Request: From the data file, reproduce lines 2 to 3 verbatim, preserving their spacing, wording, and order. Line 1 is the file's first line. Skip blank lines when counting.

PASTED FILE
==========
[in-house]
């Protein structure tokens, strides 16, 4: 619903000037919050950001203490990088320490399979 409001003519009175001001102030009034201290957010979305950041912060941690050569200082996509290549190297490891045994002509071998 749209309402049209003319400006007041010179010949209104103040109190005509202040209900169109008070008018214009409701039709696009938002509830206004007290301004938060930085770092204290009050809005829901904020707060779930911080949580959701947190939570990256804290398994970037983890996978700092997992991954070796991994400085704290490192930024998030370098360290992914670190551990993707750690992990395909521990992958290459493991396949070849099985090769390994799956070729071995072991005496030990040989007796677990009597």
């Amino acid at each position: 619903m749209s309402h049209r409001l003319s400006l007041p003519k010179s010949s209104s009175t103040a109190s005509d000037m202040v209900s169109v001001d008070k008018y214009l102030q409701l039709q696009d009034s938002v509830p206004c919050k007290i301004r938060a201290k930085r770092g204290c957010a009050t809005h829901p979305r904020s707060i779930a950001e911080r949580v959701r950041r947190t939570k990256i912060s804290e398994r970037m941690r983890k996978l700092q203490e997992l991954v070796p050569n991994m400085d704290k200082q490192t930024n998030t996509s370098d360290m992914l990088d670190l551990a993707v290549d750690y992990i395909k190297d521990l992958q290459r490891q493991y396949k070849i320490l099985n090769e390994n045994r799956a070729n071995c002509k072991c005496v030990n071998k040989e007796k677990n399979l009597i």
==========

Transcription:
């Protein structure tokens, strides 16, 4: 619903000037919050950001203490990088320490399979 409001003519009175001001102030009034201290957010979305950041912060941690050569200082996509290549190297490891045994002509071998 749209309402049209003319400006007041010179010949209104103040109190005509202040209900169109008070008018214009409701039709696009938002509830206004007290301004938060930085770092204290009050809005829901904020707060779930911080949580959701947190939570990256804290398994970037983890996978700092997992991954070796991994400085704290490192930024998030370098360290992914670190551990993707750690992990395909521990992958290459493991396949070849099985090769390994799956070729071995072991005496030990040989007796677990009597």
């Amino acid at each position: 619903m749209s309402h049209r409001l003319s400006l007041p003519k010179s010949s209104s009175t103040a109190s005509d000037m202040v209900s169109v001001d008070k008018y214009l102030q409701l039709q696009d009034s938002v509830p206004c919050k007290i301004r938060a201290k930085r770092g204290c957010a009050t809005h829901p979305r904020s707060i779930a950001e911080r949580v959701r950041r947190t939570k990256i912060s804290e398994r970037m941690r983890k996978l700092q203490e997992l991954v070796p050569n991994m400085d704290k200082q490192t930024n998030t996509s370098d360290m992914l990088d670190l551990a993707v290549d750690y992990i395909k190297d521990l992958q290459r490891q493991y396949k070849i320490l099985n090769e390994n045994r799956a070729n071995c002509k072991c005496v030990n071998k040989e007796k677990n399979l009597i």